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Underlying Inflation: Concepts, Measurement and Performance

  • Ivan Roberts

    (Reserve Bank of Australia)

This paper explores the concept of underlying inflation and the properties of various measures of underlying inflation in the Australian context. Underlying inflation measures are routinely calculated and monitored by central banks in many countries, including the Reserve Bank of Australia. Alternative measurement concepts are explored, and a range of measures that have been calculated for Australia are discussed and evaluated on the basis of statistical criteria. These criteria capture the intuition that a good measure of underlying inflation should be less volatile than CPI (or headline) inflation, be unbiased with respect to CPI inflation, and capture the ‘trend’ in CPI inflation so that, on average, CPI inflation will tend to adjust towards the measure of underlying inflation. In the Australian context, statistical measures of underlying inflation, such as the trimmed mean or weighted median, perform fairly satisfactorily against these criteria. The performance of these measures can be further improved by seasonally adjusting prices at the CPI component level. Although underlying inflation measures have become less necessary in the past decade as inflation itself has become less volatile, these findings suggest that underlying inflation measures can still add value to the analysis of inflationary trends.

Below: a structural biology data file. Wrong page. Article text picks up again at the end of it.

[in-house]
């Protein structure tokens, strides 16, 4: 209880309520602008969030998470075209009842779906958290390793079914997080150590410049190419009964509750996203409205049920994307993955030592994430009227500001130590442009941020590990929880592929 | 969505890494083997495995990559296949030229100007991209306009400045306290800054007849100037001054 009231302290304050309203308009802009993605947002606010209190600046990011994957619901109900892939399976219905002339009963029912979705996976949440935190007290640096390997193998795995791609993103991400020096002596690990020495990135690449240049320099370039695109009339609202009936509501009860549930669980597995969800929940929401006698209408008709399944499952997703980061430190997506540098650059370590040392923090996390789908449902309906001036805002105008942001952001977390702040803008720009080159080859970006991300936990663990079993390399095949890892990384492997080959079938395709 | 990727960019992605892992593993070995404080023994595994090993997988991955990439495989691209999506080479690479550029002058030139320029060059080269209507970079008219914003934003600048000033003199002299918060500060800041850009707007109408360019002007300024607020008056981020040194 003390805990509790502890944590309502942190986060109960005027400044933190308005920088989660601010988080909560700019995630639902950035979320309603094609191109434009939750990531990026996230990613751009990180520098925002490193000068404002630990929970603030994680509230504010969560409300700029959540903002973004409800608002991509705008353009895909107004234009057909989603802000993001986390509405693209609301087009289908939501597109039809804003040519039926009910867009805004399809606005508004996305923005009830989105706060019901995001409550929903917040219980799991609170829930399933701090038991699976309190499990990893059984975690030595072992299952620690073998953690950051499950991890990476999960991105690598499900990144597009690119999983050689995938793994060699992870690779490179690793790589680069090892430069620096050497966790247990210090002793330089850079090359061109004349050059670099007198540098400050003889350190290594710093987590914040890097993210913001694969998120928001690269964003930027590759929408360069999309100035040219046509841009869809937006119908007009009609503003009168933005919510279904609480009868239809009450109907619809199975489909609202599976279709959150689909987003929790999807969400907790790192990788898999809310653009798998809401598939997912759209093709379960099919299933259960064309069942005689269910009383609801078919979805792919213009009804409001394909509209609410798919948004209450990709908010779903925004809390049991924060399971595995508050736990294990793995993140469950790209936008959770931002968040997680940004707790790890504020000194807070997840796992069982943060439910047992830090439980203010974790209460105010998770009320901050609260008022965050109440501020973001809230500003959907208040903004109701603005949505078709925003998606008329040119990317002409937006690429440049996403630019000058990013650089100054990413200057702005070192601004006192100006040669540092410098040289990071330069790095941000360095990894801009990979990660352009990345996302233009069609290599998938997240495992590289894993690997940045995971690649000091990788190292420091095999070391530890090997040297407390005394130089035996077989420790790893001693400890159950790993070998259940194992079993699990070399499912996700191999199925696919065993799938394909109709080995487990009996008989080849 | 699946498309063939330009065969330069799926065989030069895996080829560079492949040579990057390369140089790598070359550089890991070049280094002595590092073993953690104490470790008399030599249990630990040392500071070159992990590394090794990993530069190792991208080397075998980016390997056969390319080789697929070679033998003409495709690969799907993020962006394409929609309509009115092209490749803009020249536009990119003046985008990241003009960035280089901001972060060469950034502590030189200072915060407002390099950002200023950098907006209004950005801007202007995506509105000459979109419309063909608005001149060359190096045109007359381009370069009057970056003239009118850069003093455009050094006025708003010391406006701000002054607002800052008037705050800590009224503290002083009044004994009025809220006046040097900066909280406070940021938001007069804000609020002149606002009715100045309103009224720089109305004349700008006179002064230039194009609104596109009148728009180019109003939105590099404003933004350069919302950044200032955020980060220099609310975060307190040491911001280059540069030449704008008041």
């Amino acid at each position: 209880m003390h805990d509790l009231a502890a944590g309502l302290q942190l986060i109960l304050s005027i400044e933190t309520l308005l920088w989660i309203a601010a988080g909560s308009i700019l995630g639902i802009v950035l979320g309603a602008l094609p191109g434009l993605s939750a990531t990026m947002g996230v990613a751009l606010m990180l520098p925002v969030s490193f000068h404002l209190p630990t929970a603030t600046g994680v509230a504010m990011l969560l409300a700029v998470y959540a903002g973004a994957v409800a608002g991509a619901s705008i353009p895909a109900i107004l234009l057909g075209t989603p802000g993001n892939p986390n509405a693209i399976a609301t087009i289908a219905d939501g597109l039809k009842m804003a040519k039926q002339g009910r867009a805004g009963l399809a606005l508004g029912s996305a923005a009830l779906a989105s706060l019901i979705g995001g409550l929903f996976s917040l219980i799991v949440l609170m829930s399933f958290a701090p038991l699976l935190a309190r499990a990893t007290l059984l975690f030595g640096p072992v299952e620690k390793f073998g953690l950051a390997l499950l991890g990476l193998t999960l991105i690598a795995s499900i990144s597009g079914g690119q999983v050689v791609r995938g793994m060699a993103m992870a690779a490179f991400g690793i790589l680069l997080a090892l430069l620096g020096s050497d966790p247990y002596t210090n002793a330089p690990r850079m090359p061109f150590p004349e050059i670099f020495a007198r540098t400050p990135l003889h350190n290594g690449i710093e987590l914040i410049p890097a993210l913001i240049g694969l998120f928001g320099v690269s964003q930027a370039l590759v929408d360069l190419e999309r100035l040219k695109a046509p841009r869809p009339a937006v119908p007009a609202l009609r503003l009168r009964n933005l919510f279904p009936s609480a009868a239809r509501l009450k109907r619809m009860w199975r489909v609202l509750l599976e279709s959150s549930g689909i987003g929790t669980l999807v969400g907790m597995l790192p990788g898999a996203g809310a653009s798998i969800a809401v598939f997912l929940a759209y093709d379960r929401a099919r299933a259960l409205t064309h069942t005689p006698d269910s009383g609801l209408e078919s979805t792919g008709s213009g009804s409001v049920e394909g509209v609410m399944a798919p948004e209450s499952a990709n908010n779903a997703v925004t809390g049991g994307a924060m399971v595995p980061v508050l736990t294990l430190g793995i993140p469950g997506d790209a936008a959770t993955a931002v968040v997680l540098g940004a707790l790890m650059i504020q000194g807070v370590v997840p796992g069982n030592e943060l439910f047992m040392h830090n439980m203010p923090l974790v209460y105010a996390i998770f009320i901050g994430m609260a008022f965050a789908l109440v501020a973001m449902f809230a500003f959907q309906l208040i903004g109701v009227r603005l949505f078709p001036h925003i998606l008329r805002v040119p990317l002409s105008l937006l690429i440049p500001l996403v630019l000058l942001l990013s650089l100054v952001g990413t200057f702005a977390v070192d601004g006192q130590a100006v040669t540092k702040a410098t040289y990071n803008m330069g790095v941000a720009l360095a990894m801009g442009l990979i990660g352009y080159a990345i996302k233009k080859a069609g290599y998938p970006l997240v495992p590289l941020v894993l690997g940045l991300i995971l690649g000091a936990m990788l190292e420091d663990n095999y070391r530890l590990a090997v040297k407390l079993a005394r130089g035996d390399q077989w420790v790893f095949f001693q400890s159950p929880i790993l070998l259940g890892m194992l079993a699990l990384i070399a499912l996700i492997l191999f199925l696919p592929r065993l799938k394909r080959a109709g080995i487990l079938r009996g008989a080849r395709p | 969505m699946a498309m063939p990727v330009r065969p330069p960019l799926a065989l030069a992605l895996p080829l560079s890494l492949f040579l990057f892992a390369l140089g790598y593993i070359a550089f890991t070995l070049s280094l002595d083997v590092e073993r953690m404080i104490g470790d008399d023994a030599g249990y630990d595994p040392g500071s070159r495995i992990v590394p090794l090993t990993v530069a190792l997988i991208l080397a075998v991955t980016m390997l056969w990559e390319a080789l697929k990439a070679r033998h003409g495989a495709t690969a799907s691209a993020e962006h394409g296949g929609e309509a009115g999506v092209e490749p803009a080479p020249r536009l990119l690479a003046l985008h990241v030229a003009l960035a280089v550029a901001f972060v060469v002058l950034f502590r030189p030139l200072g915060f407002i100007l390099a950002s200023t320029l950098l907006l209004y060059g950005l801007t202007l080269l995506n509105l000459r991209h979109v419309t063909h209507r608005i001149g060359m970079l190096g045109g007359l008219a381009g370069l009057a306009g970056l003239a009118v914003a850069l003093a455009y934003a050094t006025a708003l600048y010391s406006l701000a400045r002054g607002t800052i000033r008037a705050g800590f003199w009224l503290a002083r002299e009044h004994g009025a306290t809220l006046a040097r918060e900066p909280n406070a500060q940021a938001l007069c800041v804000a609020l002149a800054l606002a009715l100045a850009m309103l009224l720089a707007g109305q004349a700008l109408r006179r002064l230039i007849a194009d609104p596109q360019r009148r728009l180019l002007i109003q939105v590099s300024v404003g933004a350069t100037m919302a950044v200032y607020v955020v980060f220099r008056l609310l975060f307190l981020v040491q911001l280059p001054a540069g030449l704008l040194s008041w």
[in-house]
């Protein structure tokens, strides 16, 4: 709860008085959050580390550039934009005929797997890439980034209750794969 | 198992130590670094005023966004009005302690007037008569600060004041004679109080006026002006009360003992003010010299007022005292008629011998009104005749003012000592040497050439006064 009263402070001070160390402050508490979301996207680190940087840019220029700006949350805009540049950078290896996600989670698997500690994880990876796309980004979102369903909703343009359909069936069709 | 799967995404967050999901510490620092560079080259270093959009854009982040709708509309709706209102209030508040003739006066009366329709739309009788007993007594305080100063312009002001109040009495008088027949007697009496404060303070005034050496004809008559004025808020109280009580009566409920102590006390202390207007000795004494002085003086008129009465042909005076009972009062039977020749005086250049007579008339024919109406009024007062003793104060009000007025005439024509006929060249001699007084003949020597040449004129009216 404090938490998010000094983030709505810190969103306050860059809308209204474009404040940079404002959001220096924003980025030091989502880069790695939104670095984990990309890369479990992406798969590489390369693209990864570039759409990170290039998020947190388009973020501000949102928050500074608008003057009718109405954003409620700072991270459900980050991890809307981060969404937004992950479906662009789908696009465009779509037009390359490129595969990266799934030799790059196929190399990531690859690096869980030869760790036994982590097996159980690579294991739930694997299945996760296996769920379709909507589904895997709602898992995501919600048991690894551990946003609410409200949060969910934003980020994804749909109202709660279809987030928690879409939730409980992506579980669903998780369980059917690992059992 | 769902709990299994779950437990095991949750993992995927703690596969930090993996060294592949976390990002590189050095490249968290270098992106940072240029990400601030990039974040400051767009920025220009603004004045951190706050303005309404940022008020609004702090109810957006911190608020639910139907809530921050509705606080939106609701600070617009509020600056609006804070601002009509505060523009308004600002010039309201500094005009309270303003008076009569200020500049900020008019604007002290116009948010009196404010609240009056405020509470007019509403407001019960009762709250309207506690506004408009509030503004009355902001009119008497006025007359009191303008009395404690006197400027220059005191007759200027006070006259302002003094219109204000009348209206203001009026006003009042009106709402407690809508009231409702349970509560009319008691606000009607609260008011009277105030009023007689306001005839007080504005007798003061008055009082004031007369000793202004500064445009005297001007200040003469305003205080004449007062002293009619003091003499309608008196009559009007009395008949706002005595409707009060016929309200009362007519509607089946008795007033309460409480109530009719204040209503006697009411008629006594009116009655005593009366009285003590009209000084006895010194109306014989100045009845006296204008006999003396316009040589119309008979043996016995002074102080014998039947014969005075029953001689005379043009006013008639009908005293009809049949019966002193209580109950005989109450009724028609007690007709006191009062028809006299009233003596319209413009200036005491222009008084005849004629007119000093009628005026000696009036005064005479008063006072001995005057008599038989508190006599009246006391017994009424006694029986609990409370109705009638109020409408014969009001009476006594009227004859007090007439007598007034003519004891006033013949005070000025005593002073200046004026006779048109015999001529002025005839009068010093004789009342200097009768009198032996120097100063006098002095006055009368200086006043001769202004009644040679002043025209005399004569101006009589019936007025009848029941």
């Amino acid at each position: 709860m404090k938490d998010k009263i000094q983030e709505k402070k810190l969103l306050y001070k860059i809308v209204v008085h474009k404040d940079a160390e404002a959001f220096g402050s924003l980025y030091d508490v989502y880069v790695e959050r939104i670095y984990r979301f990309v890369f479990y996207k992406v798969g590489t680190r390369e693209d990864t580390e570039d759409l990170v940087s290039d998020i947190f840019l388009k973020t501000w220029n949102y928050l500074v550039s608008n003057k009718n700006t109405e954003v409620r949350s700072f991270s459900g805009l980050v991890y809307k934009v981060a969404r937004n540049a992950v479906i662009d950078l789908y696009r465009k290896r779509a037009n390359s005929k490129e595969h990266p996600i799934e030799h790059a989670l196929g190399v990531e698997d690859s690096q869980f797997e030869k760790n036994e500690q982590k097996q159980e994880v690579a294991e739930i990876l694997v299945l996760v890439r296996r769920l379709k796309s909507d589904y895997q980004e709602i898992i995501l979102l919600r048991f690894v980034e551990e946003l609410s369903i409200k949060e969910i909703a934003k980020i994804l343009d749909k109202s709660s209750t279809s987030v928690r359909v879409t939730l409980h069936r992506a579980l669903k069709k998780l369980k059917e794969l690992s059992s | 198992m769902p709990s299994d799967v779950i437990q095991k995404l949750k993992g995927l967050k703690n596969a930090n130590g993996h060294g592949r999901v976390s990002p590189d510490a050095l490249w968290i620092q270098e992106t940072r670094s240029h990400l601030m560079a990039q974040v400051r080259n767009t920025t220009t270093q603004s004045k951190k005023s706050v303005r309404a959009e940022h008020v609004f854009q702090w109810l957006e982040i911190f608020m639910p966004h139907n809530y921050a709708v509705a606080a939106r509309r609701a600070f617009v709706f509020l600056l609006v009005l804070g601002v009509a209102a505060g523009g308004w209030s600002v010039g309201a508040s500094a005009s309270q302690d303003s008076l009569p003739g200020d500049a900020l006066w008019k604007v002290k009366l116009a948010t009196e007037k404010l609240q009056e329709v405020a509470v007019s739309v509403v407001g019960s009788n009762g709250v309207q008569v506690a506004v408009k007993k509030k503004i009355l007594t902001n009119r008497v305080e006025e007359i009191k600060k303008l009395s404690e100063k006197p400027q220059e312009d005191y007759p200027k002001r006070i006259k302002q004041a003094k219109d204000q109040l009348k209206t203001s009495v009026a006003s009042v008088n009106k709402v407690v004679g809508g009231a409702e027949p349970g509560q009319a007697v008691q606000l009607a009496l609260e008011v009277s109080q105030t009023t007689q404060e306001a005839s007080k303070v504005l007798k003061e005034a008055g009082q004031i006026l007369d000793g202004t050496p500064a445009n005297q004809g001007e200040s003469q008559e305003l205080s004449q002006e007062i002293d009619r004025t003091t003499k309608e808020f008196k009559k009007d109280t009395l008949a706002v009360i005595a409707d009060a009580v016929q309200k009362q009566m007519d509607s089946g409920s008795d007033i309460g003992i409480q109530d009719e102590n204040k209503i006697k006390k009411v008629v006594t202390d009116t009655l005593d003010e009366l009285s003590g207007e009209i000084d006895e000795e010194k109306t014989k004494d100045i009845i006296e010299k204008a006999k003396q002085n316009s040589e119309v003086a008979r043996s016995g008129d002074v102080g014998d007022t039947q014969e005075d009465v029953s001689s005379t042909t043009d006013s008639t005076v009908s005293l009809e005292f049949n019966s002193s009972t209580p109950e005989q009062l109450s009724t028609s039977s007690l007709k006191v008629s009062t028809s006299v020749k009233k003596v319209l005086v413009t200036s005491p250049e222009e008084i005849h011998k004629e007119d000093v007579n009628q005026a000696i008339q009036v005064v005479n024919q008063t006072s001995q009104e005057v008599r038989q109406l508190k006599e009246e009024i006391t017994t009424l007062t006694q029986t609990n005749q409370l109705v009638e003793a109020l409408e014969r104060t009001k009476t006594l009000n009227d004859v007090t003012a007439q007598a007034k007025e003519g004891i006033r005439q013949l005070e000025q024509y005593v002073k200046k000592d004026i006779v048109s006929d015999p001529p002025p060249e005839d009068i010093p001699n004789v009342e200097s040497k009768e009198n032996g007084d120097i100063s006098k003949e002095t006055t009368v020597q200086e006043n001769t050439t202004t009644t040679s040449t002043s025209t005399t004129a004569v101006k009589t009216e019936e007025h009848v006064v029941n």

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Paper provided by Reserve Bank of Australia in its series RBA Research Discussion Papers with number rdp2005-05.

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Date of creation: Jul 2005
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Handle: RePEc:rba:rbardp:rdp2005-05
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  1. Laurence Ball & N. Gregory Mankiw, 1992. "Relative-Price Changes as Aggregate Supply Shocks," NBER Working Papers 4168, National Bureau of Economic Research, Inc.
  2. Michael F. Bryan & Stephen G. Cecchetti, 1994. "Measuring Core Inflation," NBER Chapters, in: Monetary Policy, pages 195-219 National Bureau of Economic Research, Inc.
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  6. Robert Dixon & G.C. Lim, 2004. "Underlying Inflation in Australia: Are the Existing Measures Satisfactory?," The Economic Record, The Economic Society of Australia, vol. 80(251), pages 373-386, December.
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  8. Shiratsuka, Shigenori, 1997. "Inflation Measures for Monetary Policy: Measuring the Underlying Inflation Trend and Its Implication for Monetary Policy Implementation," Monetary and Economic Studies, Institute for Monetary and Economic Studies, Bank of Japan, vol. 15(2), pages 1-26, December.
  9. Juan-Luis Vega & Mark A. Wynne, 2003. "A First Assessment of Some Measures of Core Inflation for the Euro Area," German Economic Review, Verein für Socialpolitik, vol. 4, pages 269-306, 08.
  10. Michael F. Bryan & Stephen G. Cecchetti & Rodney L. Wiggins II, 1997. "Efficient inflation estimation," Working Paper 9707, Federal Reserve Bank of Cleveland.
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  12. Quah, Danny, 1995. "Measuring Core Inflation," CEPR Discussion Papers 1153, C.E.P.R. Discussion Papers.
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  14. Hogan, Seamus & Marianne Johnson & Thérèse Laflèche, 2001. "Core Inflation," Technical Reports 89, Bank of Canada.
  15. Marques, Carlos Robalo & Neves, Pedro Duarte & da Silva, Afonso Goncalves, 2002. "Why should Central Banks avoid the use of the underlying inflation indicator?," Economics Letters, Elsevier, vol. 75(1), pages 17-23, March.
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